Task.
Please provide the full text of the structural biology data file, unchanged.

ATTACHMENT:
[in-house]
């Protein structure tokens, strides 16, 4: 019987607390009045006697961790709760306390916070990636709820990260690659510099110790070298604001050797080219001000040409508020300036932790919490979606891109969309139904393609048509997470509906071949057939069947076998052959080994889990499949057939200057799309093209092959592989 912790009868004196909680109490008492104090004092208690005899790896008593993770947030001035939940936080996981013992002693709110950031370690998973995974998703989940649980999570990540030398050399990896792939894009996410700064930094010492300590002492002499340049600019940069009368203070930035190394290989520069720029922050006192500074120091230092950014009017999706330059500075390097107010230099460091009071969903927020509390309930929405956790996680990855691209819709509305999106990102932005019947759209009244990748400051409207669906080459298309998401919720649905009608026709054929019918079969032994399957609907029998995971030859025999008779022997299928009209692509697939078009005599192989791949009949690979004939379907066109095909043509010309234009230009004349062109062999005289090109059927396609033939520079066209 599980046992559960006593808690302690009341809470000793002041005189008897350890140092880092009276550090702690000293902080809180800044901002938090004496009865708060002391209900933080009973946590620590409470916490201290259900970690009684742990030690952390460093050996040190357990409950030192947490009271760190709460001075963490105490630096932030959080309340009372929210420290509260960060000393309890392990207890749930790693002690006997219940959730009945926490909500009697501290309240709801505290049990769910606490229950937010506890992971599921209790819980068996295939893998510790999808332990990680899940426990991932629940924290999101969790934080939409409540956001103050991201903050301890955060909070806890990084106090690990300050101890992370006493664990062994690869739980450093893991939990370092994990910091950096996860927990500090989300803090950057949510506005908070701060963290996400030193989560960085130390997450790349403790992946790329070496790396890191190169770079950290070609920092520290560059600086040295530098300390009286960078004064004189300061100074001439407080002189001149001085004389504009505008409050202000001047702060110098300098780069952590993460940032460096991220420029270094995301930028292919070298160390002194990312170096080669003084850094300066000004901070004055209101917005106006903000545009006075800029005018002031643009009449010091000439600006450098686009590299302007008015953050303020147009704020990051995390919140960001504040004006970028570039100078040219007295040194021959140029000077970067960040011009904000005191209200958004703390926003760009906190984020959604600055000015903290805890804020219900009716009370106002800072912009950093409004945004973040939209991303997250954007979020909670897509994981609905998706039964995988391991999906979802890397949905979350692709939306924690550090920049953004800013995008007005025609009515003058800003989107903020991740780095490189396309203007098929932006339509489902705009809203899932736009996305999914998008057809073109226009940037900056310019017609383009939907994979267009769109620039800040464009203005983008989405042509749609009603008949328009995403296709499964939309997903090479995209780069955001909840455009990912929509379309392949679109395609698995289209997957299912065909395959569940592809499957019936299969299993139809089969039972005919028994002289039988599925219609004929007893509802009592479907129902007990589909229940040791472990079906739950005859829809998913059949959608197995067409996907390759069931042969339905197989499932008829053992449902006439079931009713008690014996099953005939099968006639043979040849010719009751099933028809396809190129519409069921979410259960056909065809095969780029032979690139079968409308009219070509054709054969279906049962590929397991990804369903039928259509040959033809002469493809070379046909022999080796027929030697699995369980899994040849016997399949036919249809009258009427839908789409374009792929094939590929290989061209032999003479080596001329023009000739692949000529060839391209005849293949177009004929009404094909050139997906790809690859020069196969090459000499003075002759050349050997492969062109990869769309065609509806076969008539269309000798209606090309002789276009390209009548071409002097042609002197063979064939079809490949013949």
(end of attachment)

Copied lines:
[in-house]
């Protein structure tokens, strides 16, 4: 019987607390009045006697961790709760306390916070990636709820990260690659510099110790070298604001050797080219001000040409508020300036932790919490979606891109969309139904393609048509997470509906071949057939069947076998052959080994889990499949057939200057799309093209092959592989 912790009868004196909680109490008492104090004092208690005899790896008593993770947030001035939940936080996981013992002693709110950031370690998973995974998703989940649980999570990540030398050399990896792939894009996410700064930094010492300590002492002499340049600019940069009368203070930035190394290989520069720029922050006192500074120091230092950014009017999706330059500075390097107010230099460091009071969903927020509390309930929405956790996680990855691209819709509305999106990102932005019947759209009244990748400051409207669906080459298309998401919720649905009608026709054929019918079969032994399957609907029998995971030859025999008779022997299928009209692509697939078009005599192989791949009949690979004939379907066109095909043509010309234009230009004349062109062999005289090109059927396609033939520079066209 599980046992559960006593808690302690009341809470000793002041005189008897350890140092880092009276550090702690000293902080809180800044901002938090004496009865708060002391209900933080009973946590620590409470916490201290259900970690009684742990030690952390460093050996040190357990409950030192947490009271760190709460001075963490105490630096932030959080309340009372929210420290509260960060000393309890392990207890749930790693002690006997219940959730009945926490909500009697501290309240709801505290049990769910606490229950937010506890992971599921209790819980068996295939893998510790999808332990990680899940426990991932629940924290999101969790934080939409409540956001103050991201903050301890955060909070806890990084106090690990300050101890992370006493664990062994690869739980450093893991939990370092994990910091950096996860927990500090989300803090950057949510506005908070701060963290996400030193989560960085130390997450790349403790992946790329070496790396890191190169770079950290070609920092520290560059600086040295530098300390009286960078004064004189300061100074001439407080002189001149001085004389504009505008409050202000001047702060110098300098780069952590993460940032460096991220420029270094995301930028292919070298160390002194990312170096080669003084850094300066000004901070004055209101917005106006903000545009006075800029005018002031643009009449010091000439600006450098686009590299302007008015953050303020147009704020990051995390919140960001504040004006970028570039100078040219007295040194021959140029000077970067960040011009904000005191209200958004703390926003760009906190984020959604600055000015903290805890804020219900009716009370106002800072912009950093409004945004973040939209991303997250954007979020909670897509994981609905998706039964995988391991999906979802890397949905979350692709939306924690550090920049953004800013995008007005025609009515003058800003989107903020991740780095490189396309203007098929932006339509489902705009809203899932736009996305999914998008057809073109226009940037900056310019017609383009939907994979267009769109620039800040464009203005983008989405042509749609009603008949328009995403296709499964939309997903090479995209780069955001909840455009990912929509379309392949679109395609698995289209997957299912065909395959569940592809499957019936299969299993139809089969039972005919028994002289039988599925219609004929007893509802009592479907129902007990589909229940040791472990079906739950005859829809998913059949959608197995067409996907390759069931042969339905197989499932008829053992449902006439079931009713008690014996099953005939099968006639043979040849010719009751099933028809396809190129519409069921979410259960056909065809095969780029032979690139079968409308009219070509054709054969279906049962590929397991990804369903039928259509040959033809002469493809070379046909022999080796027929030697699995369980899994040849016997399949036919249809009258009427839908789409374009792929094939590929290989061209032999003479080596001329023009000739692949000529060839391209005849293949177009004929009404094909050139997906790809690859020069196969090459000499003075002759050349050997492969062109990869769309065609509806076969008539269309000798209606090309002789276009390209009548071409002097042609002197063979064939079809490949013949």